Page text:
The Nashville Predators have played a total of 12 home playoff games in the past four post-seasons and 11 of them have been legitimate sellouts. Come playoff time the fans in Nashville have been just as rabid and raucous as any others in the league and once the calendar hits mid-April, Music City gets a serious case of playoff fever.
It has been the same thing for the past four years, sadly, with the same result: A first round ouster.
Which is exactly why there’s little reason to believe this year’s playoff run will have any more of a long-term impact on this franchise than any other. Come next October, you’ll probably see the same sparse crowds, the same general ambivalence toward the on-ice product and the same stunning lack of enthusiasm from the corporate community.
Which is sad, really, because aside from the fact they haven’t been able to shake off their tag as first-round losers, the Predators have done almost everything right from a hockey operations standpoint.
Under GM David Poile, the Predators’ record for drafting and developing talent has been among the best in the league, for the most part their free agent signings and trades have been prudent and their front-office stability has been the envy of every other coach and GM.
And now it’s time for the new owners of the Predators to step up and prove they truly want NHL hockey to work in Nashville. They owe it to the diehards who support the team, they owe it to the fellow owners who supply the teat upon which the Predators rely for revenue sharing and they owe it to a league that shut its doors for a year, primarily to help teams such as the Preds survive.
So far, the Predators have gotten everything they’ve wanted. They got the CBA they so desperately needed and the City of Nashville is taking potential tax dollars out of things such as schools and social programs in an effort to keep the Predators from leaving town.
And like another CBA poster child – the Buffalo Sabres – the Predators have rewarded their fans by essentially stiffing them. Former owner Craig Leipold sold the team before getting a sweetheart deal to own the far more lucrative Minnesota Wild, but before doing that, forced Poile to strip the organization of some of its top veteran players in a desperate cost-cutting move.
This is where it must end. And it must end with the Predators doing everything they possibly can to sign goaltender Dan Ellis to a long-term contract extension. If they do, it will require a complete about face by team management, which, before the playoffs, seemed intent on allowing Ellis to depart as an unrestricted free agent and next season go with the tandem of Chris Mason and prospect Pekka Rinne.
But the way Ellis, who turns 28 in June, played down the stretch and in the playoffs should change everything. He recorded the best save percentage in the league during the regular season and was spectacular in defeat for the Predators, even though he was victimized by a one-bouncer that got past him in Game 6.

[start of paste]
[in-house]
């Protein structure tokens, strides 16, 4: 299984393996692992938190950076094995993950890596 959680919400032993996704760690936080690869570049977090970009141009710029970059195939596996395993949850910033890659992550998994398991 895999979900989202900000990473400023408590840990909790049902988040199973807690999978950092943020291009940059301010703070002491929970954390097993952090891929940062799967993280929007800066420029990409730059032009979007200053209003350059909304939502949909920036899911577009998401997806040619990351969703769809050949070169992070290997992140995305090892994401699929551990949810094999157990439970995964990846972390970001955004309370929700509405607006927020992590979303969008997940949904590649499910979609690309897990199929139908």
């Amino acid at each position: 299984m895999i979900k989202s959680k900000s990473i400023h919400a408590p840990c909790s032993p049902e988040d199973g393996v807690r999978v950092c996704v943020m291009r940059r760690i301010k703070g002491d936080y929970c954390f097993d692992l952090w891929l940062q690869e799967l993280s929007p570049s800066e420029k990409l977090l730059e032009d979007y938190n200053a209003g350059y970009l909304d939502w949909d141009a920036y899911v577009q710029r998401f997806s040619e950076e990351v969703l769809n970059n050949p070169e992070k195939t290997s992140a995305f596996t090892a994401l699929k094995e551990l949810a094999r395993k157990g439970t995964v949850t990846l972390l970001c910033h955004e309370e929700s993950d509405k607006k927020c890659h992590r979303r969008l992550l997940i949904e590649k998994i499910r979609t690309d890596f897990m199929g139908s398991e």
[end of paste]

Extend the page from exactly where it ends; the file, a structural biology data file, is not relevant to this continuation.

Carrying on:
Ellis will command a long-term contract worth at least $3 million a season, one would think, and it will require the Predators to swallow hard before making that offer. This is a team, after all, which rewarded Chris Mason with a $3 million deal for his play last season, which was so good that when the Predators were forced to strip-mine their organization last summer, they traded Tomas Vokoun to the Florida Panthers.
Mason didn’t exactly prove to be the No. 1 goalie the Predators were seeking and signing Ellis to a similar, if not more lucrative, deal would require a leap of faith by Poile & Co. Not to mention the fact if Nashville was to pay Ellis on the same level as Mason, it’d be spending a total of $6 million on goaltenders. (Would they be overpaid in that case? Of course they would, because all goalies in the NHL are overpaid if you apply the laws of supply and demand. But hey, it’s the going rate.)
That move would hardly put the Predators in a class by themselves, though. At least 10 teams will be using up $6 million or more in cap space on goalies next season and, after all, this is a team that is willing to give up $4.5 million in cap room to David Legwand, who is essentially a third-line center.
What the Predators have in Ellis is a very good goalie who is about to enter his prime. And while – with the exception of guys such as Dominik Hasek and Martin Brodeur – fans generally don’t pay good money to watch goalies stop pucks, they do pay to watch teams win. And with Ellis in their net, the Preds give themselves the best chance to do that.
Should Ellis hit the UFA market July 1, there will be no shortage of suitors. It will be a shock if the Ottawa Senators don’t think long and hard about Ellis, and the Red Wings – who will be looking for goaltending next season – just had a front-row seat for Ellis’s playoff show. The Atlanta Thrashers and possibly the Los Angeles Kings will likely be looking at him, as will the Washington Capitals and Colorado Avalanche if their No. 1 goalies bolt for other teams.
Signing Ellis long-term won’t guarantee the Predators any sustained playoff success or the future of the franchise in Nashville, but what it will do is show its fans and the rest of the NHL it will not allow other teams to pick its carcass the way they did last summer.
And in the absence of any tangible success in the post-season, doing that is just as important as winning in the playoffs for the Predators these days. If they are willing to let quality players go as soon as they put themselves in a position to get a good contract, why should anyone in Nashville stick with them?
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